JULIA BAYLY

Taking insulation off hive too early proved deadly for bees

Posted May 17, 2012, at 11:55 a.m.

There is sad news to report from Rusty Metal Farm. In spite of concerted preseason and ongoing efforts, the Rusty Metal Bees did not survive the winter.

A moment of silence would not be inappropriate at this time.

I tried, with Aristaios — the Greek God of honey and beekeeping — as my witness, I tried. It was with the best of intentions and presumed well-laid plans that I prepared for the fall of 2011 and winter of 2012 for my single colony of Russian honeybees.

Ever see photos of St. Petersburg or Moscow in February? How more winter-hardy can you get?

Certainly, there was every room for confidence.

But if life has taught me anything, it is this — there is a fine line dividing “confidence” from “hubris.”

I was committed to my colony of honeybees, despite the fact that during the summer half the hive took off for parts unknown and took a lion’s share of the honey stores with them.

The remaining bees — whether through a lottery selection, a lost round of “rock-paper-scissors” or having drawn the short straw — were left to face the oncoming winter months on short rations, meaning there was no surplus honey to harvest for human consumption.

So, under the tutelage of my beekeeper friend Carl, I began helping them out.

This is why starting in late September, in addition to preparing my own meals, I was cooking for close to 50,000 extra mouths.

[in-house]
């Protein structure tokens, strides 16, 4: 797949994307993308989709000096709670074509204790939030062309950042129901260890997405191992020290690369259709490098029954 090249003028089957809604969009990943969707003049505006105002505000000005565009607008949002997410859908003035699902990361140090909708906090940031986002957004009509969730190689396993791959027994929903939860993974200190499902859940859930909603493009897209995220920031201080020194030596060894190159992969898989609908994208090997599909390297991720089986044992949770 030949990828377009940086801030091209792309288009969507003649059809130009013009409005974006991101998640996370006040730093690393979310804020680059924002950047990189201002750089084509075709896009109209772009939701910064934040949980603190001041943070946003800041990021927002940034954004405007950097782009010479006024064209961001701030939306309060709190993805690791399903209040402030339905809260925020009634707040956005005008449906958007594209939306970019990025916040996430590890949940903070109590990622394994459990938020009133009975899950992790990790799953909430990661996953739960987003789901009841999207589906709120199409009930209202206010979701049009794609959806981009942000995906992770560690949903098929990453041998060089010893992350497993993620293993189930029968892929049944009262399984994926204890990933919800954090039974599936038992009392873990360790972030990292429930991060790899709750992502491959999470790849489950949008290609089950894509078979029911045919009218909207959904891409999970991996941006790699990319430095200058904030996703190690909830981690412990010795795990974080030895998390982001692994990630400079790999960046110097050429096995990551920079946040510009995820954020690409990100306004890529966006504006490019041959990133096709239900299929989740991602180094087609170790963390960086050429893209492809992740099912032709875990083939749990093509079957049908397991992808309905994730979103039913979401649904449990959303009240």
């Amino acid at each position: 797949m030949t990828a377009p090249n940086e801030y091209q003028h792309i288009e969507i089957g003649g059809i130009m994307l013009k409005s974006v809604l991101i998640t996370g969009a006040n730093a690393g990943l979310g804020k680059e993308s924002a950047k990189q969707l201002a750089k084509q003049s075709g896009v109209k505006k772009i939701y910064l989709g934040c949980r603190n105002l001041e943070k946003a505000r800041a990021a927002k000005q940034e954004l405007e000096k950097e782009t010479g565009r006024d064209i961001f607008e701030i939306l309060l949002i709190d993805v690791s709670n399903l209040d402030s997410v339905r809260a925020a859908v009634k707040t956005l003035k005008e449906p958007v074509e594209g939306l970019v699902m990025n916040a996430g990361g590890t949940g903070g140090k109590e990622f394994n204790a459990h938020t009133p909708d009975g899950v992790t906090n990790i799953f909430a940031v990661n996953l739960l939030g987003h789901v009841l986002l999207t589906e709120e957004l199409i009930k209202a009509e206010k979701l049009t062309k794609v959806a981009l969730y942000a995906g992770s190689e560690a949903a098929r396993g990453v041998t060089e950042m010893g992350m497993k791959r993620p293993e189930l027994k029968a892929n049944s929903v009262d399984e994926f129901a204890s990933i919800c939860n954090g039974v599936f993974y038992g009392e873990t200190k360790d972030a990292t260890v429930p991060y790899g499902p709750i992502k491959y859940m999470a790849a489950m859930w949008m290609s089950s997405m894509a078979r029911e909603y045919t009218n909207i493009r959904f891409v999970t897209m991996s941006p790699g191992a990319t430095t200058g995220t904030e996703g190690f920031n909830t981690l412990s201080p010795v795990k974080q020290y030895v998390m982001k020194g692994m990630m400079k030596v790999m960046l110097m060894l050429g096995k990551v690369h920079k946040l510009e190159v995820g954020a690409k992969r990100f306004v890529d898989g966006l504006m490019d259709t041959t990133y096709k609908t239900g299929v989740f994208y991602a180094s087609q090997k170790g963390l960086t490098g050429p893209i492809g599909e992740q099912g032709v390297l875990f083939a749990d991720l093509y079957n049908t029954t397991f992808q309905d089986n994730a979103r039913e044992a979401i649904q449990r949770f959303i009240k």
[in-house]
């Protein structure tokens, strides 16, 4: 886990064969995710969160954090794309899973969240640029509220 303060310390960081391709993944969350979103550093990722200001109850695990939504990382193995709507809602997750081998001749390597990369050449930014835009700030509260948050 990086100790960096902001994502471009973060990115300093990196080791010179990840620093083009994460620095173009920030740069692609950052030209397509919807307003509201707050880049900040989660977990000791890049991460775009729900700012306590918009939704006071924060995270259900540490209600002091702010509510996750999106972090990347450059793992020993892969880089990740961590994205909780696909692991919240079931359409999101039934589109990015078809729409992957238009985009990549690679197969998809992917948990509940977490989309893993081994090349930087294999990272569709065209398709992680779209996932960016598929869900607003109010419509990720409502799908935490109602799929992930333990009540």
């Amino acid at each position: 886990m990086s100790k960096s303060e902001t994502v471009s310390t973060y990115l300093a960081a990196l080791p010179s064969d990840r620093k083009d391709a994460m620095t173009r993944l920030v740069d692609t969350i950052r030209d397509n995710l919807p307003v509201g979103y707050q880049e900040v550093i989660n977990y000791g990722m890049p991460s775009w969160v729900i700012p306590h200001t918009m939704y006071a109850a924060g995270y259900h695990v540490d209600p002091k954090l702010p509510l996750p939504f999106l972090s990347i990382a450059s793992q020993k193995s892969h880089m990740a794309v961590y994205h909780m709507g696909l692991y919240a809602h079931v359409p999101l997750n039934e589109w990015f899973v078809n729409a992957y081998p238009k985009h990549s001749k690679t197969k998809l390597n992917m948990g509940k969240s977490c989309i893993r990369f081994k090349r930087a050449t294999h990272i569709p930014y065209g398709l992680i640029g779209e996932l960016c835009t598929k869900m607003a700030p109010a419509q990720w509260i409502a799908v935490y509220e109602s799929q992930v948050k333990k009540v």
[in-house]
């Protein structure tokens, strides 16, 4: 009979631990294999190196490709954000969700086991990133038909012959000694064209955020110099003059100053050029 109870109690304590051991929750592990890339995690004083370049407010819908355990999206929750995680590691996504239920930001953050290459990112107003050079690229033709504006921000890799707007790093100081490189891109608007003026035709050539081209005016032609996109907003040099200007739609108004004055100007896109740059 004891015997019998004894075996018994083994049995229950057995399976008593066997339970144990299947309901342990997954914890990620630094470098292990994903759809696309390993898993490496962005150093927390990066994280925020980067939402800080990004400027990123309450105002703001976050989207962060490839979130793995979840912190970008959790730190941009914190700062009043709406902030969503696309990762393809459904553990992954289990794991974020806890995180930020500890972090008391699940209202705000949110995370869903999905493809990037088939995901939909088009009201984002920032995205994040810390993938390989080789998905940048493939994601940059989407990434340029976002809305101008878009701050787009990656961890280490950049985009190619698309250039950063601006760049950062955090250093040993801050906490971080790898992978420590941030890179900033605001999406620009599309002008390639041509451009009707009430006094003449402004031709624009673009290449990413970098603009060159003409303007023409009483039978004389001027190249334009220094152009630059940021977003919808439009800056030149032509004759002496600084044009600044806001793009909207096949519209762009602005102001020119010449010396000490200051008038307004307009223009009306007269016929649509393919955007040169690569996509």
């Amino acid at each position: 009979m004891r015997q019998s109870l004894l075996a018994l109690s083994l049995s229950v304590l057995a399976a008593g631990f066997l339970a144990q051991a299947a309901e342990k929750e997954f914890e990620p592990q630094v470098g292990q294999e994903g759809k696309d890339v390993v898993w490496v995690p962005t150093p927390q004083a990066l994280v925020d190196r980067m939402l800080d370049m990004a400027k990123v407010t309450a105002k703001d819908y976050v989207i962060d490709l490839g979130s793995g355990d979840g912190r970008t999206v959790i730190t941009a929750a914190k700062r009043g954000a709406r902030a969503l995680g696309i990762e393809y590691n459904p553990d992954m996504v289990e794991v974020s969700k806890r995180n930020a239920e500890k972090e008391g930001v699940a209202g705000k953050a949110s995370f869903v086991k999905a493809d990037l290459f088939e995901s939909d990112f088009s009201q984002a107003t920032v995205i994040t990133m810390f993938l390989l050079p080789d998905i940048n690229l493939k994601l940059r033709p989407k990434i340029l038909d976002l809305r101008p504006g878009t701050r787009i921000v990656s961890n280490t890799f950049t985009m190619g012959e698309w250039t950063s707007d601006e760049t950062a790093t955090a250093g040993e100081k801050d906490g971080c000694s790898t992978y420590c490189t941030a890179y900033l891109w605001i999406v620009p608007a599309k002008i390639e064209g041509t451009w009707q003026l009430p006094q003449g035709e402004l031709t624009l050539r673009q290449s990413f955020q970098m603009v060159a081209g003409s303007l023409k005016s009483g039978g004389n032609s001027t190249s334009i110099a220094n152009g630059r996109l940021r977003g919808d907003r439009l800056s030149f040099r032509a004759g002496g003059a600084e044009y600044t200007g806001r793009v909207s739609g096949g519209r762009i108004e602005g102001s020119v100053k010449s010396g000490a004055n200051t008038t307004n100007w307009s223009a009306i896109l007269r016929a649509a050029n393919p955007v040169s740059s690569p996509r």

Every other day or so — all winter long — they got a fresh supply of a simple sugar syrup solution delivered in glass jars equipped with special lids through which the bees could access the sweet liquid.

To ensure the bees remained warm and the sugar syrup did not freeze, some winterizing also was in order.

I added a special Styrofoam cover and encased the entire hive in insulation ensuring they would be snug as, well, bugs in rugs. Assuming they had rugs, of course.

Snow also is a great natural insulator, and once it began falling in northern Maine, I let it build up on three sides of the hive.

After every storm I was out there shoveling a path to the hive and making sure the front entrance and air holes were clear of snow and ice.

During those times I’d also take a moment to put my ear to the hive and listen to the low hum coming from within, and know all was well.

Even during the coldest of Maine winters, there are periods of warm-ups when temperatures rise from sub zero to more bee-friendly above-freezing degrees.